In conclusion, with an above average look with cinematography and an engaging score I was initially engaged with Killer/Saurus, and thought I would enjoy it from beginning to end. Unfortunately it did not engage me for very long. The actual T-Rex of the movie is barely in it which is frustrating.


Survival Instinct (2016) Review

survival1Survival Instinct (2016)

Written & Directed by Steve Lawson

Starring: Helen Crevel, Andrew Coughlan, Jay Sutherland & Sam Smith

UK Release theatrically by Film Volt (February 2016)

What’s it all about? Ex-Con Weaver takes his son, Rex, on a deer hunt in The Lake District to teach him to be a man, but when they come across a couple of friends travelling to a wedding the plans change.

A low budgeter that sets out to surprise us with its twists and provide us with a villain who is understandably disturbed. I have the impression that writer/director Lawson wanted his audience left feeling some sympathy for Coughlan’s Weaver. Unfortunately, it doesn’t quite come off and as a whole the film never quite achieves its aims.

In order for a film like this to work we need to feel tension and suspense and for all the hard work put in by those involved there is none. Weaver is a messed up dude, no doubt, but once he starts hunting Stacey (Helen Crevel) it never feels like she is going to be caught, mainly because there’s still a good deal of the film left to run and there wouldn’t be much to do if her caught her right away now, would there?

survival2The camera work is a little too static which makes the chase feel flat and unexciting which is a shame as the story is set up nicely enough has a fast pace and a lean running time. Crevel, who also starred in Lawson’s previous pic KillerSaurus, is fine in the lead role of Stacey, but her turn from weak to strong, finding her Survival Instinct, felt a little too convenient whilst Coughlan as Weaver isn’t quite menacing enough to be a great bad guy. Effort is made to give him a back story, offering an insight into his behaviour, however it matters little due to what has come before. Smith as his son Rex, comes across ok in a decent performance, showing nervous innocence as he reluctantly follows his father on his crazed hunt.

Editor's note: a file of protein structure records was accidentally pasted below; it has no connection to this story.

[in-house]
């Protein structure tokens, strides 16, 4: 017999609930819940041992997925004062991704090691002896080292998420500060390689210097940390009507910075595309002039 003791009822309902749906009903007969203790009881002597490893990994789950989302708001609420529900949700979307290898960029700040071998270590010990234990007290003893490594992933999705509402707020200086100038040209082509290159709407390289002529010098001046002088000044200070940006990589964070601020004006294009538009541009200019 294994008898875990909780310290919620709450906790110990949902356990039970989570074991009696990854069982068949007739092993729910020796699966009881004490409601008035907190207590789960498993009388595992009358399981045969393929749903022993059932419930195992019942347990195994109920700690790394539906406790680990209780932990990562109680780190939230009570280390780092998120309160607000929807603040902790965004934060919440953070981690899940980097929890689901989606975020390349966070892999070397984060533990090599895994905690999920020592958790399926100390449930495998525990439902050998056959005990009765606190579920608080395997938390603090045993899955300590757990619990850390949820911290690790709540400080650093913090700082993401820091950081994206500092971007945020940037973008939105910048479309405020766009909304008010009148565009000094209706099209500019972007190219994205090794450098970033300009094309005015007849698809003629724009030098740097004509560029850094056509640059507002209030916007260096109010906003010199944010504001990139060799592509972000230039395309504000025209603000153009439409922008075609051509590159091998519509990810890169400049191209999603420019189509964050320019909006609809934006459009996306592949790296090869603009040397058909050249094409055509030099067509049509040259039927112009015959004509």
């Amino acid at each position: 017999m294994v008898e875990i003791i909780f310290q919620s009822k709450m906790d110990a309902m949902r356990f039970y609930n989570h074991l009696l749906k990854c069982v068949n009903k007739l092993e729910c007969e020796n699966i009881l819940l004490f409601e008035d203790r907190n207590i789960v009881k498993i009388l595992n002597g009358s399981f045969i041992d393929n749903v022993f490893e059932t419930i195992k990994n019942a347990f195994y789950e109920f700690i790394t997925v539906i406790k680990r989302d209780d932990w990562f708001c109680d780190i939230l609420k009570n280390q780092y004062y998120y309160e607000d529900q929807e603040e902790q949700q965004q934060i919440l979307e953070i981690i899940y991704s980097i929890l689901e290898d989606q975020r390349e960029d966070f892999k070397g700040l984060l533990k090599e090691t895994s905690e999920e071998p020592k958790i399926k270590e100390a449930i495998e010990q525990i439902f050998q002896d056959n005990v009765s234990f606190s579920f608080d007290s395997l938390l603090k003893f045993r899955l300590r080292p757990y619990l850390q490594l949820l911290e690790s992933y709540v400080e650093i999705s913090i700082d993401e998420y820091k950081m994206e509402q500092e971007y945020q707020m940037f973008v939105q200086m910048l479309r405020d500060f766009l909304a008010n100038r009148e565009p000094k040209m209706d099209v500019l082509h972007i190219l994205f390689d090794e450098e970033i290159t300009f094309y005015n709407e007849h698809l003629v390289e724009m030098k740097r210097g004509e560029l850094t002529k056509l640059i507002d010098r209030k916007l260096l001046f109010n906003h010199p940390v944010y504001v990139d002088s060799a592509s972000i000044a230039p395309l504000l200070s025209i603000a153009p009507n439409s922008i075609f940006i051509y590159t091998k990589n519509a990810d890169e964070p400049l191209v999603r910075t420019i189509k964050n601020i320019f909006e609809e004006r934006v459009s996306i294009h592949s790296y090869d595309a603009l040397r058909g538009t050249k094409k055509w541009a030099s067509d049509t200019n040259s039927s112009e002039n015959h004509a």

Jay Sutherland has a smaller role as Thom and is fine in what he delivers. We just never really care for anyone and although the film tries to twist itself into a clever finale it is all rather predictable and by the time the fireworks have finished there’s a feeling of having seen it all before, but done better.

survival3In fairness, the film has a low budget and it’s never easy when restricted by expense. Corners have to be cut, concessions have to be made and there are limitations you have to suffer in order to get the film made. With that in mind credit must be given for getting the project into a flowing, neat movie. It’s not a terrible piece of fiction. It is well put together, it just doesn’t hit it’s marks and it could have made better use of it’s location too.

I’ve not seen any of Lawson’s previous movies, but he appears to be an active filmmaker and KillerSaurus has a fun title so I may give it a look if I happen across it some time.